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Richard St Barbe Baker: Man of The Trees

When we speak of conservationists many would mention John Muir, Jane Goodall, Jacques Cousteau, Rachel Carson, or David Attenborough. But the one who preceded them all was Richard St. Barbe Baker, whose global scope in inspiring preservation of our planet and particularly its forests was well before its time.

As a child of five St Barbe Baker wandered into a woodland he’d been warned-off by his parents and disappeared for a time. He recounted that he got lost but wasn’t at all afraid, finding himself in a glade where the sun poured through and bathed the earthen floor in light. And there he had an epiphany of connection with the trees and with nature that lasted his entire life. The rest of the world was to benefit immeasurably from his inspiration from then forward.

Initially, he learned from harsh example as well, relocating as a young man to Saskatchewan, Canada, where involvement in the lumber trade laid bare before his eyes the waste of logging practices and the plight of fast-disappearing tracts of ancient trees. St. Barbe Baker returned to the UK, served in the military, studied forestry at Cambridge University and from there set out on a tour of the planet and its woodland repositories that lasted until his death.

The tree foundation originally created by him in Kenya -- where, as part of the Colonial Civil Service he successfully encouraged the indigenous people to take up the replanting of forests -- ultimately blossomed into a Men of the Trees effort that circled the globe, taking in 53 countries, eventually being recast as the International Tree Foundation which survives and thrives today.

St. Barbe Baker was known for discovering that the Sahara Desert had once been a great expanse of trees, from one coast of Africa to the other at its widest point. A continental forest the size of Australia. There, he instituted the reestablishment of a “Great Green Wall” that would rival the Amazon jungles and, although the project wasn’t completed in his lifetime, it’s been reinstituted now.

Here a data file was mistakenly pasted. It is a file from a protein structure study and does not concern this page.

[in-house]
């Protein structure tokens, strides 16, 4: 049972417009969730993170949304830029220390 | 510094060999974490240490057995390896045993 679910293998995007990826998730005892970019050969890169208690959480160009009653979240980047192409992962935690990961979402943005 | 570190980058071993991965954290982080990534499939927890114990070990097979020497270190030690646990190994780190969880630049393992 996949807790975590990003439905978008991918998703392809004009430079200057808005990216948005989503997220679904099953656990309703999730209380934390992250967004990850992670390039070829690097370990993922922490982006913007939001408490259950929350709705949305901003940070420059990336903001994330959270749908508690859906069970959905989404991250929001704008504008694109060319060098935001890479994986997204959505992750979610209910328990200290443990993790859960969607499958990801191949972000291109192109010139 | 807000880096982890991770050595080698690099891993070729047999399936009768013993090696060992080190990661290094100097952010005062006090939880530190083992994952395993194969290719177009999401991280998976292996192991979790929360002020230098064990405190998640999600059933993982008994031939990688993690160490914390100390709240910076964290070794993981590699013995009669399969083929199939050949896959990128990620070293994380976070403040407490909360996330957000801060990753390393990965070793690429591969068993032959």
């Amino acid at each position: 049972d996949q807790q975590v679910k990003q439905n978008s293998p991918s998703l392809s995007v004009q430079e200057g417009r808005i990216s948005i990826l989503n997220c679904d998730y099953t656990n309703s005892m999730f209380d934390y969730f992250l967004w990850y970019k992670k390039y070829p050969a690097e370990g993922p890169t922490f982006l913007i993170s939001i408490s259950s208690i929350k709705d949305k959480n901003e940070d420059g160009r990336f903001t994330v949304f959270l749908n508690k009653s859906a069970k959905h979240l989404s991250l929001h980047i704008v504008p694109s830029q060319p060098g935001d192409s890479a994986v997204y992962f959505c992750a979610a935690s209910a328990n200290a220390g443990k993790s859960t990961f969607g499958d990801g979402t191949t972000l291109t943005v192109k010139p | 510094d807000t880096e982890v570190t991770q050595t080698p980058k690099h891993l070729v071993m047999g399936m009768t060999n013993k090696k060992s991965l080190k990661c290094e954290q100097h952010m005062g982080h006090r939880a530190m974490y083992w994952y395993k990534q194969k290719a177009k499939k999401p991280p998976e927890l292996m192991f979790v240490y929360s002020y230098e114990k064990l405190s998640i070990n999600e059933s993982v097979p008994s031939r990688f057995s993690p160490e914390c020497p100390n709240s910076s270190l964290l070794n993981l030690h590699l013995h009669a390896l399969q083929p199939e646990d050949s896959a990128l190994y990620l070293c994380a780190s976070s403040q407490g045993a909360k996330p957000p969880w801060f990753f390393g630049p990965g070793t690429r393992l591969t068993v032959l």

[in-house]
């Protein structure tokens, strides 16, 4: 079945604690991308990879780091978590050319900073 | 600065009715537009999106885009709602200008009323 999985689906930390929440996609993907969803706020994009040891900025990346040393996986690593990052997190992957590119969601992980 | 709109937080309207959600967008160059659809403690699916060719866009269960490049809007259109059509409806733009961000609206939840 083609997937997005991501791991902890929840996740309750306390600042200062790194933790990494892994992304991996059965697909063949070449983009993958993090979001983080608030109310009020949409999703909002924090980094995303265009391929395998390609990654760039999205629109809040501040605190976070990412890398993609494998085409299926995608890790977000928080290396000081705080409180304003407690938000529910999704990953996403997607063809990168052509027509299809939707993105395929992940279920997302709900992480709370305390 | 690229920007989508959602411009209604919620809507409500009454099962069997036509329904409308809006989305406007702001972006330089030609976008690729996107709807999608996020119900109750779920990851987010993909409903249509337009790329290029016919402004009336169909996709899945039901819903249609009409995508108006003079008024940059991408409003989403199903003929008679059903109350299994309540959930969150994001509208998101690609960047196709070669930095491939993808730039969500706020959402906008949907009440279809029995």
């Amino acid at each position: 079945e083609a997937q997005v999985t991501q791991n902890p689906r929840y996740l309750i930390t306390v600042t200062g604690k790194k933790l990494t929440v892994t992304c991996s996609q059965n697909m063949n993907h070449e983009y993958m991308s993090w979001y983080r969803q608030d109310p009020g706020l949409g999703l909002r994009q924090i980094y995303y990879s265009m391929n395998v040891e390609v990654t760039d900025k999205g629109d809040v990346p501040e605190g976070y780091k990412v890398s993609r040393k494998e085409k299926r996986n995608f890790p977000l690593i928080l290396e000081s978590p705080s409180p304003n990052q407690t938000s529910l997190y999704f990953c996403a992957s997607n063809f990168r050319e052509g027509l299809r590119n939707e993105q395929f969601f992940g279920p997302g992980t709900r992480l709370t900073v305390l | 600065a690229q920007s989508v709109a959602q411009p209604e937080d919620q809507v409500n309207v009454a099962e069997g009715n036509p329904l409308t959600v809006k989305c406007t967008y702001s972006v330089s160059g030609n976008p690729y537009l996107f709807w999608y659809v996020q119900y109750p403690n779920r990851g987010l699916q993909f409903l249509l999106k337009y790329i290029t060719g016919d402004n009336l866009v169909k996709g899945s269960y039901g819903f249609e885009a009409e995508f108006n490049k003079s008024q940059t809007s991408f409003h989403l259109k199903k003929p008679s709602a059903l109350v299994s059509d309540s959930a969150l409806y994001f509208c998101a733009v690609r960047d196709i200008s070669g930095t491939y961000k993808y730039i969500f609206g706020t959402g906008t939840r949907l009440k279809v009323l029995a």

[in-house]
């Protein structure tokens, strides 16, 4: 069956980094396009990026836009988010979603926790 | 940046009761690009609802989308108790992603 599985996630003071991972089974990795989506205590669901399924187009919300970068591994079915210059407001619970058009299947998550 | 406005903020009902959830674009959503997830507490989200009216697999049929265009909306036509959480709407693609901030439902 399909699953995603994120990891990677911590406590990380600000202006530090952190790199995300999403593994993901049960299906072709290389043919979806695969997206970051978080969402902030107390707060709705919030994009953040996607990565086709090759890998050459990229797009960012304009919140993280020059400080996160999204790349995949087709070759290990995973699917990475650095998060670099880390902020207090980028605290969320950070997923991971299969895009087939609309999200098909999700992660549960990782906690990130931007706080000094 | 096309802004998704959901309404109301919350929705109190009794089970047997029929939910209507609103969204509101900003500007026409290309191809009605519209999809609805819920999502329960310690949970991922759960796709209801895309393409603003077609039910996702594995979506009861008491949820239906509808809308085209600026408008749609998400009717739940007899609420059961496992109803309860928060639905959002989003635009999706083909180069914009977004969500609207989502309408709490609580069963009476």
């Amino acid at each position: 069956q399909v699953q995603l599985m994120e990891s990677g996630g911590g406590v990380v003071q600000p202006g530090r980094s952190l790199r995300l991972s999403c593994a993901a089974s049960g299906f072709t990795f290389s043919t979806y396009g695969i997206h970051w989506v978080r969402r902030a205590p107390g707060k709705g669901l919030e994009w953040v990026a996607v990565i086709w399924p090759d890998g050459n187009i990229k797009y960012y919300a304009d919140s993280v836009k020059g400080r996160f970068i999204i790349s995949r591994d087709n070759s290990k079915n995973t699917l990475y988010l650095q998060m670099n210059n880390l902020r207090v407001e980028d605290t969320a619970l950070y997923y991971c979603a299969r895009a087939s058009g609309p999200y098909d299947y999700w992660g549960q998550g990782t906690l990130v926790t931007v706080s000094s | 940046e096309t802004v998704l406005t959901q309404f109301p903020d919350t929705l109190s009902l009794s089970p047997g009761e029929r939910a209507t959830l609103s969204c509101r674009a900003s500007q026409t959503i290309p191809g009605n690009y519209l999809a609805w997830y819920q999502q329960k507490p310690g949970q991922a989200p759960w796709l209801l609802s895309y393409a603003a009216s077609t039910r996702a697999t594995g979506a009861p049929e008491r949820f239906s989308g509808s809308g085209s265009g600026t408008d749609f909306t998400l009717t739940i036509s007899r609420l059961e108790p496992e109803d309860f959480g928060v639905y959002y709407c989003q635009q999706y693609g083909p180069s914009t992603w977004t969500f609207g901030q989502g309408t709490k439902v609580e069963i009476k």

Having been raised a Christian by fundamentalist Protestant parents, he attended a conservation conference in England as a young man and came across kindred spirits who pointed out that his profound belief in the value of nature to humankind mirrored the revelation of Baha’u’llah, the prophet of the Baha’is faith whose Writings say that the spiritual world is reflected in nature and all its attributes found there. This is a first-hand example of the nature of all reality. St. Barbe Baker investigated the Faith and embraced it.

In Paul Hanley’s 2017 biography of St Barbe, Charles, Prince of Wales, now King Charles III, wrote of him: “He raised the alarm and prescribed a solution: one third of every nation should be tree covered. He practiced permaculture and agro-ecology in Nigeria before those terms existed and was among the founding figures of organic farming in England.”

St. Barbe maintained an ongoing collaboration with the Guardian of the Baha’i Faith, Shoghi Effendi. Working on reforestation in Palestine, Baker travelled to Haifa to meet the Guardian for the first time in 1929.

Shoghi Effendi met him half way and handed him a big cheque for the Men of the Trees, asking Baker to make him the first ‘Life Member’. In the tradition of his grandfather Abdu’l-Baha, who contributed funds to help found the global charity Save the Children, Shoghi Effendi helped launch the Men of the Trees in the Holy Land with a financial donation.

In 1945 St. Barbe began a series of annual international meetings which drew conservationists from dozens of countries. These forward-thinking conclaves became known as “World Forestry Charter Gatherings.” For twelve consecutive years, up to his death in 1957, Shoghi Effendi sent inspirational cables to that body. Two examples:


Cable dated 21 May 1956 to World Forestry Charter Luncheon, London.


Cable dated 22 May 1957 to World Forestry Charter Luncheon, London.

The Foundation is by no means St Barbe’s only contribution to the environment. He saw tree cover as equivalent to the skin of the earth, keeping soil in place and enriching its fertility. It is estimated that bodies founded or inspired by him have planted 26 billion trees. He stood up for forest people’s rights, and raised the standard of living of many disadvantaged people.

From mid-2022 to mid-2023, the International Tree Foundation celebrates its centenary and the unparalleled legacy of an outstanding Baha’i, St. Barbe Baker.

[We thank the Chairman of the International Tree Foundation in the United Kingdom, Stephen Vickers, for his kind contributions to this post.]


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